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HomelifestyleFormer flight attendant pushing beverage cart to honor 9/11 victims arrives at...

Former flight attendant pushing beverage cart to honor 9/11 victims arrives at Ground Zero

Three weeks after he started, Paul “Paulie” Veneto is finishing his 220-mile journey to Ground Zero. 

Veneto, a 62-year-old former flight attendant from Braintree, Massachusetts, has been pushing a beverage cart from Boston’s Logan International Airport to Ground Zero since Aug. 21 as a way to honor his colleagues who died in the September 11 attacks

He is completing his journey on Saturday to mark 20 years since the attacks.

“I knew it had to get done, this story had to be told,” Veneto told Fox just a few days before he arrived at Ground Zero. “That was the main focus for me, I needed to make sure these guys are recognized. And so I knew what I was doing was important for their families, that it needed national coverage. I had to do something no one’s ever done.”

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Immediately, Veneto’s journey – which he’s calling Paulie’s Push – was met with obstacles. On the day he set out from Logan International Airport, Hurricane Henri was headed to New England.

Paul Veneto, a 62-year-old former flight attendant, has been pushing a beverage cart from Boston to Ground Zero to honor his colleagues who died in the September 11 attacks. 

Paul Veneto, a 62-year-old former flight attendant, has been pushing a beverage cart from Boston to Ground Zero to honor his colleagues who died in the September 11 attacks.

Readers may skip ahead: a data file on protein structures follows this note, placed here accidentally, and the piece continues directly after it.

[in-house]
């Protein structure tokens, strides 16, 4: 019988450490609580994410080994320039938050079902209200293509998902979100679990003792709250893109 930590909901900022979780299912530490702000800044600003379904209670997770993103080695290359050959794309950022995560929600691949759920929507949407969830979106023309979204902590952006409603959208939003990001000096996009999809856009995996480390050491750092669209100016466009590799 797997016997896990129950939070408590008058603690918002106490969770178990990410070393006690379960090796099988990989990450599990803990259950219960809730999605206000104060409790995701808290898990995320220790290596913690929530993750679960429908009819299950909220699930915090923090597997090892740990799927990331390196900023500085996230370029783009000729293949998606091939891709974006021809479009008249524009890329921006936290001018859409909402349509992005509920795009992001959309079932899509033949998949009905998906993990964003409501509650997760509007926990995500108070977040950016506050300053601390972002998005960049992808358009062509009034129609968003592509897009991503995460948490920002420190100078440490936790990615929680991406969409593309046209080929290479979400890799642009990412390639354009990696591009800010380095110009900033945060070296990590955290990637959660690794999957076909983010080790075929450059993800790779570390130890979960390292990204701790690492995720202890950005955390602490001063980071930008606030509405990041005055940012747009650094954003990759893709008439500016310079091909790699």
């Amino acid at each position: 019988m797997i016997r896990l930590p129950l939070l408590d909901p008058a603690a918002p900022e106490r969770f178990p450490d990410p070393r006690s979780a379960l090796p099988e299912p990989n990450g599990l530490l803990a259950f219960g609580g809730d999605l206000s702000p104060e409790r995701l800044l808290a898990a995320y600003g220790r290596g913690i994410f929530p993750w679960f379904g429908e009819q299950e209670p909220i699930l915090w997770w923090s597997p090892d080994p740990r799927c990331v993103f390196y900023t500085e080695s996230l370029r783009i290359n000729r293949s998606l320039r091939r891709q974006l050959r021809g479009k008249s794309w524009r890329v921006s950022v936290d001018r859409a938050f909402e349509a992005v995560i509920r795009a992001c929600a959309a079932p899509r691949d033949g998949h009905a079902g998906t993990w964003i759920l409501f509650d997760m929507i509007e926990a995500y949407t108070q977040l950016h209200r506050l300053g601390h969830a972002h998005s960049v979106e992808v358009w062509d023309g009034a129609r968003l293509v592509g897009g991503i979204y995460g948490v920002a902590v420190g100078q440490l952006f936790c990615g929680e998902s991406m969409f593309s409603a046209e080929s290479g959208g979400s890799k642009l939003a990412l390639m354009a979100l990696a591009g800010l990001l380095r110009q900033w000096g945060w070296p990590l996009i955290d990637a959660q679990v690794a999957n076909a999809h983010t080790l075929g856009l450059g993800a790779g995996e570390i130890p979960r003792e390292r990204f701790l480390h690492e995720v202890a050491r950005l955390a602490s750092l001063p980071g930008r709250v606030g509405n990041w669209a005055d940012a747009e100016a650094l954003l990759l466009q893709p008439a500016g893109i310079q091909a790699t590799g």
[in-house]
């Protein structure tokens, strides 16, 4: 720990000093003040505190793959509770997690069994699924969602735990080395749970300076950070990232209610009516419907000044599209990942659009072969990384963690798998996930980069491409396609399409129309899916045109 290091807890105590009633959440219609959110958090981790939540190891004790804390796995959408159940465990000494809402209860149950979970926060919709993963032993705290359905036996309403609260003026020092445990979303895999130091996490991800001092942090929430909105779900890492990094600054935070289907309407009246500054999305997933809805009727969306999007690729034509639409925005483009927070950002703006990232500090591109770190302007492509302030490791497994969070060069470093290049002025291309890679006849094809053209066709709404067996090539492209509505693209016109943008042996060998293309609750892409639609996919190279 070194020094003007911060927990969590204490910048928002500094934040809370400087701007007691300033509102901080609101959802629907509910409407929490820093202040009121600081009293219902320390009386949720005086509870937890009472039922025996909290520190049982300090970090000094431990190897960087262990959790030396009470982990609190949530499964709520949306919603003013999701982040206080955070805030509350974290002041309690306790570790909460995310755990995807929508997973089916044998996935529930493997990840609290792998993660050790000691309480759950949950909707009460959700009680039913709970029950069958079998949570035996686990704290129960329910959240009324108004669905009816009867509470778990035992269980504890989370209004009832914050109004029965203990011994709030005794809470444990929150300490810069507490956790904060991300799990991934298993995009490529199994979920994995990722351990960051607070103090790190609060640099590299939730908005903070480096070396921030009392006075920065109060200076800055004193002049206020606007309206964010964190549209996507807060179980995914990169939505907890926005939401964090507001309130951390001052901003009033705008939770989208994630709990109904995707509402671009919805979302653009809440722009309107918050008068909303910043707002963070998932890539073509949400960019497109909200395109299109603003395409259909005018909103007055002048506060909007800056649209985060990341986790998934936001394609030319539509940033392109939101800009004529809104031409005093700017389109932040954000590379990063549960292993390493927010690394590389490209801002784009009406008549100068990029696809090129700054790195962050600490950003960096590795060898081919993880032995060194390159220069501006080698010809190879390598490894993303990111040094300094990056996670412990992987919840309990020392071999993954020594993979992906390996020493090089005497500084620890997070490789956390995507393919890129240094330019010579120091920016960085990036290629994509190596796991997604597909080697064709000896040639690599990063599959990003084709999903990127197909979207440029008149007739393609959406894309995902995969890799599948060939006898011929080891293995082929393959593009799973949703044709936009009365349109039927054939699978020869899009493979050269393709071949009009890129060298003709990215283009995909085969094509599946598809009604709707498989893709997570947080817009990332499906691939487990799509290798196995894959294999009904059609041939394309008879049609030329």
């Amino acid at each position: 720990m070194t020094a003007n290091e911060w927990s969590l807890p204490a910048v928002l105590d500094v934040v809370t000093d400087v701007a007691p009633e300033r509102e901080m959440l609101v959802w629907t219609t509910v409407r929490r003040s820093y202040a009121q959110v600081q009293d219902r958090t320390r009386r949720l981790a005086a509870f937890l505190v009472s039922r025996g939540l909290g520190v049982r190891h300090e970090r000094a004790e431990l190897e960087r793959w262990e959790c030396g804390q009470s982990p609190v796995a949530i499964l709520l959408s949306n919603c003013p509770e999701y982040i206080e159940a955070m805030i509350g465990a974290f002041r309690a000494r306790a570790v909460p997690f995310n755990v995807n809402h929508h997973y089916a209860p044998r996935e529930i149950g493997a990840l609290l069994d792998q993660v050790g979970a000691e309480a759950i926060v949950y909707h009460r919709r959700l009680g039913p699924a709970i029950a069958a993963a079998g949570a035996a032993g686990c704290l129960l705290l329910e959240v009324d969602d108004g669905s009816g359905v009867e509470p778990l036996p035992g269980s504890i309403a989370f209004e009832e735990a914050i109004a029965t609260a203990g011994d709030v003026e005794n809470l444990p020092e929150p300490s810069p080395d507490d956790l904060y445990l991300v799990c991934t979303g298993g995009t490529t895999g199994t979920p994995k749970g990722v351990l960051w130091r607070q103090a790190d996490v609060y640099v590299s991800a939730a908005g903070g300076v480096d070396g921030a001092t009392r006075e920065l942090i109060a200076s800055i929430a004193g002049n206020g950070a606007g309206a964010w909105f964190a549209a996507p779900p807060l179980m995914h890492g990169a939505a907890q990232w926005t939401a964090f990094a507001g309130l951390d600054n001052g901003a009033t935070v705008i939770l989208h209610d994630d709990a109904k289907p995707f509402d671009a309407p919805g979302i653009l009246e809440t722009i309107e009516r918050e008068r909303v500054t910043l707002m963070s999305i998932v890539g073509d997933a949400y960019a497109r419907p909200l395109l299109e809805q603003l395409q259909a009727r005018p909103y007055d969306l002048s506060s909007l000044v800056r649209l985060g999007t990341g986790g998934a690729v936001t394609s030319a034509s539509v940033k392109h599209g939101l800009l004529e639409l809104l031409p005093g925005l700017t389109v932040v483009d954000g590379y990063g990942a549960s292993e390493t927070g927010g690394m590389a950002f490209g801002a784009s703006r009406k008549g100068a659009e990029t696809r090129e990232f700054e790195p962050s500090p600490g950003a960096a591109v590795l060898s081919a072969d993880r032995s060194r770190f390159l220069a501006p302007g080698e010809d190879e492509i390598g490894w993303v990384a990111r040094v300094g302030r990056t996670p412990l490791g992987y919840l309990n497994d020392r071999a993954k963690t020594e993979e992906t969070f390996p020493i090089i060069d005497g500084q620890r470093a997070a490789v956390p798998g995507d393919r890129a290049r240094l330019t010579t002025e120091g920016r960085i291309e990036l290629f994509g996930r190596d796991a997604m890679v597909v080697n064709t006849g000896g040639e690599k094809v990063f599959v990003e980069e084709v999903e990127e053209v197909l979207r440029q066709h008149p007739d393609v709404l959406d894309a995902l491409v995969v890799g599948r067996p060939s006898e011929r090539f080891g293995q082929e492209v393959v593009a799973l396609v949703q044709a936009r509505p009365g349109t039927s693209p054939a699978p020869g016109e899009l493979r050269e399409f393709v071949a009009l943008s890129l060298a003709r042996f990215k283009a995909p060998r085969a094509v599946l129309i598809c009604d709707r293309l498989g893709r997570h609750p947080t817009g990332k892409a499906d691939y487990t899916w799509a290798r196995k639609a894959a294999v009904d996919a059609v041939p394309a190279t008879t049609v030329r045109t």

(Ian Stoker-Long, Courtesy of COMPEL)

“They didn’t think I’d do five miles and I did 18,” Veneto said. “So then, of course, in Connecticut, I got the other hurricane, Ida, come through there. So I was put to the test and nothing stopped me.”

“I said right from the start, nothing’s going to keep me from getting this beverage cart to Ground Zero,” Veneto added.

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He said that every day, he reminded himself he had to keep pushing the beverage cart, regardless of what obstacles – or weather – he faced. 

“All I had to do was just push a cart,” Veneto said. “I was always going to do it. I was going to crawl with it, I was going to swim with it, I was going to carry it, I was going to do whatever I had do to, but all I had to do was just keep pushing, rain or shine.”

Despite his long journey, Veneto said his journey is “nothing” compared to what the flight attendants and crew members who died on 9/11 “endured and what they were able to accomplish.”

“That’s a true American hero, fighting against trained terrorists,” he said. “It’s unbelievable. They were the first, first responders on 9/11. They just were. And they should be recognized. That’s why I did what I did.”

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Veneto, who spoke to Fox News from the Bronx earlier this week, explained that his journey has been “more than I expected.” 

“It turned into something I had no idea was going to happen, but it was quite an adventure, I’ll tell you that,” he said. “I see all these people in the street with signs and stuff, it’s just amazing. Absolutely amazing.”

Veneto will complete his journey on Saturday to mark 20 years since the terrorist attacks.